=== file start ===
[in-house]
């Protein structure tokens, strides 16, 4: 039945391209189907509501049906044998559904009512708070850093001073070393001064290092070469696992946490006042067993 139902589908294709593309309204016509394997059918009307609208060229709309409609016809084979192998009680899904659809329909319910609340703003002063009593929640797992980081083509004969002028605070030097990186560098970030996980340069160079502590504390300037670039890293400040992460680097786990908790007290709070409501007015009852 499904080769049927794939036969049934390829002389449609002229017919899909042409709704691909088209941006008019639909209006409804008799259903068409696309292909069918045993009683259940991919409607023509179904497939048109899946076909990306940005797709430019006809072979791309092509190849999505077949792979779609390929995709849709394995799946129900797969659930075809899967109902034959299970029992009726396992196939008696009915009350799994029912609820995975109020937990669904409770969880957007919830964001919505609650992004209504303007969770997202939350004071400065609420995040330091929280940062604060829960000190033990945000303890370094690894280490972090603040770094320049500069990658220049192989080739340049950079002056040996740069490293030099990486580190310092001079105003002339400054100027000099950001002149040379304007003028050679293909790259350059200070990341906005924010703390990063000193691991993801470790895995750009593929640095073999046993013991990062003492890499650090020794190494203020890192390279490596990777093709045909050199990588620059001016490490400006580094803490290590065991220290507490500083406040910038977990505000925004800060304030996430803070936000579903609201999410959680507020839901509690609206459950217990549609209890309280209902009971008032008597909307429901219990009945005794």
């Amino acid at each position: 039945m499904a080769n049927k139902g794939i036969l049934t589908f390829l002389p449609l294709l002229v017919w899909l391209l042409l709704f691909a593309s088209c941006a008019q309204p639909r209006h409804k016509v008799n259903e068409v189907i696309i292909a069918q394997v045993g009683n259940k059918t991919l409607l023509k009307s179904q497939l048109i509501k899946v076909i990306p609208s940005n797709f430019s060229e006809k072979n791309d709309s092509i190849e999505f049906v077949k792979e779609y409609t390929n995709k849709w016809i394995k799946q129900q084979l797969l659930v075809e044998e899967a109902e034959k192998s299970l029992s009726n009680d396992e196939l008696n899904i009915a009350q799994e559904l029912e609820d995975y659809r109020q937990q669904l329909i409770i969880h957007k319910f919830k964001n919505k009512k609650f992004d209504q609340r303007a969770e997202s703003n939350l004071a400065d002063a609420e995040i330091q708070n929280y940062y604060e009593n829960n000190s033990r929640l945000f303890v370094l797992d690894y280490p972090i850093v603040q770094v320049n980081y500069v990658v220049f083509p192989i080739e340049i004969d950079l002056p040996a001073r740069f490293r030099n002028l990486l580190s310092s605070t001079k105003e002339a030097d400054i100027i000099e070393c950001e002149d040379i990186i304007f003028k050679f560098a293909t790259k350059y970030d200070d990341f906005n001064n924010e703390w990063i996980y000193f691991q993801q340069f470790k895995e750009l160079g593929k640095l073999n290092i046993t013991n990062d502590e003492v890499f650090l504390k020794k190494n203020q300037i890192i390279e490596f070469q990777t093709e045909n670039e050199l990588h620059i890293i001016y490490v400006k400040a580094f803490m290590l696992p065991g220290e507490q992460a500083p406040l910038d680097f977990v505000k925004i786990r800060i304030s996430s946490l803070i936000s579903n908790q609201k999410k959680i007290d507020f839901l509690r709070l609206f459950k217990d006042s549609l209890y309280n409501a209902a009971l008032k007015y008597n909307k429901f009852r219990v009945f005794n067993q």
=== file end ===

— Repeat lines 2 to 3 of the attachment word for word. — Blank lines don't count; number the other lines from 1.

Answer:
């Protein structure tokens, strides 16, 4: 039945391209189907509501049906044998559904009512708070850093001073070393001064290092070469696992946490006042067993 139902589908294709593309309204016509394997059918009307609208060229709309409609016809084979192998009680899904659809329909319910609340703003002063009593929640797992980081083509004969002028605070030097990186560098970030996980340069160079502590504390300037670039890293400040992460680097786990908790007290709070409501007015009852 499904080769049927794939036969049934390829002389449609002229017919899909042409709704691909088209941006008019639909209006409804008799259903068409696309292909069918045993009683259940991919409607023509179904497939048109899946076909990306940005797709430019006809072979791309092509190849999505077949792979779609390929995709849709394995799946129900797969659930075809899967109902034959299970029992009726396992196939008696009915009350799994029912609820995975109020937990669904409770969880957007919830964001919505609650992004209504303007969770997202939350004071400065609420995040330091929280940062604060829960000190033990945000303890370094690894280490972090603040770094320049500069990658220049192989080739340049950079002056040996740069490293030099990486580190310092001079105003002339400054100027000099950001002149040379304007003028050679293909790259350059200070990341906005924010703390990063000193691991993801470790895995750009593929640095073999046993013991990062003492890499650090020794190494203020890192390279490596990777093709045909050199990588620059001016490490400006580094803490290590065991220290507490500083406040910038977990505000925004800060304030996430803070936000579903609201999410959680507020839901509690609206459950217990549609209890309280209902009971008032008597909307429901219990009945005794």
């Amino acid at each position: 039945m499904a080769n049927k139902g794939i036969l049934t589908f390829l002389p449609l294709l002229v017919w899909l391209l042409l709704f691909a593309s088209c941006a008019q309204p639909r209006h409804k016509v008799n259903e068409v189907i696309i292909a069918q394997v045993g009683n259940k059918t991919l409607l023509k009307s179904q497939l048109i509501k899946v076909i990306p609208s940005n797709f430019s060229e006809k072979n791309d709309s092509i190849e999505f049906v077949k792979e779609y409609t390929n995709k849709w016809i394995k799946q129900q084979l797969l659930v075809e044998e899967a109902e034959k192998s299970l029992s009726n009680d396992e196939l008696n899904i009915a009350q799994e559904l029912e609820d995975y659809r109020q937990q669904l329909i409770i969880h957007k319910f919830k964001n919505k009512k609650f992004d209504q609340r303007a969770e997202s703003n939350l004071a400065d002063a609420e995040i330091q708070n929280y940062y604060e009593n829960n000190s033990r929640l945000f303890v370094l797992d690894y280490p972090i850093v603040q770094v320049n980081y500069v990658v220049f083509p192989i080739e340049i004969d950079l002056p040996a001073r740069f490293r030099n002028l990486l580190s310092s605070t001079k105003e002339a030097d400054i100027i000099e070393c950001e002149d040379i990186i304007f003028k050679f560098a293909t790259k350059y970030d200070d990341f906005n001064n924010e703390w990063i996980y000193f691991q993801q340069f470790k895995e750009l160079g593929k640095l073999n290092i046993t013991n990062d502590e003492v890499f650090l504390k020794k190494n203020q300037i890192i390279e490596f070469q990777t093709e045909n670039e050199l990588h620059i890293i001016y490490v400006k400040a580094f803490m290590l696992p065991g220290e507490q992460a500083p406040l910038d680097f977990v505000k925004i786990r800060i304030s996430s946490l803070i936000s579903n908790q609201k999410k959680i007290d507020f839901l509690r709070l609206f459950k217990d006042s549609l209890y309280n409501a209902a009971l008032k007015y008597n909307k429901f009852r219990v009945f005794n067993q």